Multiple Instances Same Model

Discussion in 'Design and Modeling' started by riopoliciea2020, Mar 7, 2020.

  1. Hello everyone,,

    I know that it is possible to print multi-piece models. Is it considered the same thing if the pieces are identical?

    That is, if I want to have several copies of a small (let's call it) "doo-dad," is it possible to lay these doo-dads out in an array in one model file in order to more efficiently (and presumably more economically) print several of them at one time?????
    Last edited: Mar 11, 2020
  2. stonysmith
    stonysmith Well-Known Member Moderator
    It's very possible, I do it quite often. Part of the trick though, is that for the humans handling the parts, the more there parts there are, the more work for them to find them, and it gets problematic if even one single part goes missing - they have to wait out another print batch before they can complete your order.

    For that reason, several years ago, SW implemented a minimum charge PER PART. If you have a file with 20 separate meshes inside it, they'll happily/easily print the whole thing, but it's going to run up the price if a human can't pickup all of the pieces in a single motion. There's a whole thread about it up in the forum.

    That's why I do this: (click to see the model)
    The connectors here are called sprues - they keep the parts from floating away from each other.
    mhristau likes this.
  3. SemperVaporo
    SemperVaporo Well-Known Member
    I have a strange experience with what you are questioning. I have done several multi-item prints where I have drawn one, then duplicated it many times and connected all the pieces together with very short sprues. It has worked well in the sintered nylon stuff (Versatile Plastic), which is all I have ever used for my designs.

    My latest escapade with this was making several model "connecting plates" for a model that several RR club members are building. Each model needs about 50 plates in 3 different sizes. So I drew one plate in each size and duplicated them the number of times necessary and made one large flat plate of them, all connected with short sprues. I uploaded this design to check for problems, (fixed them!) and, then figuring that connecting these 5 sets of plates into one mass of parts would be cheaper (or at least easier to do), I stacked 5 sets on top of each other with sprues connecting the sets together vertically. I uploaded that and it would not print. It just listed the error as "Model is not manifold.".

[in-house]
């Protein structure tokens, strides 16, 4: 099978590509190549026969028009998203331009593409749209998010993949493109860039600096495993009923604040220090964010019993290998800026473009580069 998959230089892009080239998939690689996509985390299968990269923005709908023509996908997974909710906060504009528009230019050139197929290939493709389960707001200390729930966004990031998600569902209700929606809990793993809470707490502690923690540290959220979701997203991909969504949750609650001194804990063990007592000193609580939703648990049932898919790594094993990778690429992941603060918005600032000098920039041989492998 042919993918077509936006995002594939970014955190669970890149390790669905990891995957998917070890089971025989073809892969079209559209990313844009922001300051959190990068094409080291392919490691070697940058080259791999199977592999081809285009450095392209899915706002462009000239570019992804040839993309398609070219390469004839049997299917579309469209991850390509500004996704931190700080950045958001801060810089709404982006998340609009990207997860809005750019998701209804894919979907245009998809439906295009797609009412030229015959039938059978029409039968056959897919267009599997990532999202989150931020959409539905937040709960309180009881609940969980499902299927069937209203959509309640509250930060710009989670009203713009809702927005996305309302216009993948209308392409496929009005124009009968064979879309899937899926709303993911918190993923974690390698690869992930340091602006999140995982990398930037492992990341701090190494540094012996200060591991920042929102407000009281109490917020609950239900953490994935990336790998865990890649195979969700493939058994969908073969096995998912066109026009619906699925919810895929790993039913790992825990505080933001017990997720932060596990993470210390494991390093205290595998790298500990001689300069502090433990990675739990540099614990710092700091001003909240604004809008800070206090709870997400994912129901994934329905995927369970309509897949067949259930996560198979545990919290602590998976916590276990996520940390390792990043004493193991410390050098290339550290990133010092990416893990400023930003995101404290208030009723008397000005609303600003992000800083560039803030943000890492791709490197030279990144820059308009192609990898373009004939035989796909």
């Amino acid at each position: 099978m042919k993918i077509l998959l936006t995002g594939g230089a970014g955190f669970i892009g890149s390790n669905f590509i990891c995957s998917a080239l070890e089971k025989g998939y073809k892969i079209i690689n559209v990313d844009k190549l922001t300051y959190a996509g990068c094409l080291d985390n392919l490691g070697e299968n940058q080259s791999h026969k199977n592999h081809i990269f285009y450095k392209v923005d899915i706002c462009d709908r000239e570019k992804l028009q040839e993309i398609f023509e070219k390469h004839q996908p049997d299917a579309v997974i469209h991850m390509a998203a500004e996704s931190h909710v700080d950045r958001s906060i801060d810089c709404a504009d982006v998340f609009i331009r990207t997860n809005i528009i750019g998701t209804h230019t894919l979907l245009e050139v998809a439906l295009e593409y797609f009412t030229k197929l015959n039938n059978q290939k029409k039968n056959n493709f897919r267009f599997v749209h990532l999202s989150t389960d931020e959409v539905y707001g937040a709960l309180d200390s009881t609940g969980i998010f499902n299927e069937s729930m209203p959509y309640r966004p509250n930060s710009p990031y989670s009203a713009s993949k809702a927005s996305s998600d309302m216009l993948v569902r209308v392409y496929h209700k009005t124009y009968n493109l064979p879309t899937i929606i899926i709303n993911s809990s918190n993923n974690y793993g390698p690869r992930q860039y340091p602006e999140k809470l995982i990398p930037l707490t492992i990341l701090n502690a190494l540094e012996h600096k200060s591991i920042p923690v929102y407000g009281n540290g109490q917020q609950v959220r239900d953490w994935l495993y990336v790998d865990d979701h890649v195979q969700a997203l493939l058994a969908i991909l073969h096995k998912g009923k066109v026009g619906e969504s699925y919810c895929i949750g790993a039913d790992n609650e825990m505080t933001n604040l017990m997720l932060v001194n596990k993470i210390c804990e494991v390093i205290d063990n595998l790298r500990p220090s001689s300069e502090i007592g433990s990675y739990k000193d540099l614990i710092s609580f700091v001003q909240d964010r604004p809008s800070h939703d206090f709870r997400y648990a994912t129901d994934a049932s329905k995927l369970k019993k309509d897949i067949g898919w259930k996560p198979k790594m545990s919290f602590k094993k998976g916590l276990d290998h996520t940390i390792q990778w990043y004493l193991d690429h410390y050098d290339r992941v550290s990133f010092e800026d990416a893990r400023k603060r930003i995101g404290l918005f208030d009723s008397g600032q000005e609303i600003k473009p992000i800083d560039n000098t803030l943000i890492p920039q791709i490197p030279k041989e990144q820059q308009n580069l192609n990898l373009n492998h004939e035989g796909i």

I studied and studied the stack of five and could not find the problem. So I deleted 3 sets from the stack of 5 and they were okay to print. So I went back to the stack of 5 and just deleted the top set. This also was accepted as printable.

    So I added the 5th layer back in (from scratch)… Hmmm... "Not manifold". I tried all sorts of things to fix it and nothing helped.

    In an act of desperation, I deleted the bottom layer, leaving just 4 layers (2 thru 5 of the original file). It was acceptable, no error! The problem was not in the 5th layer if layers 2 thru 5 would print and not in layer 1 if 1 thru 4 would print.


    I tried several things and as long as there were just 4 layers it was okay, but adding a 5th layer (above or below) caused the same error.

    I gave up and ordered a single set and a 4 layer set. No problem... EXCEPT...

    Then I checked the prices. The 4 layer set was about 62 cents MORE expensive that 4 times the single layer.

    I don't figure that there was that much material in the sprues connecting the layers together, but I guess it might have been. The sprues were 1/32-inch square and 1/8-inch long and there were about 10 of them between the layers, so 30 total in a stack of 4 and 40 total in a stack of 5.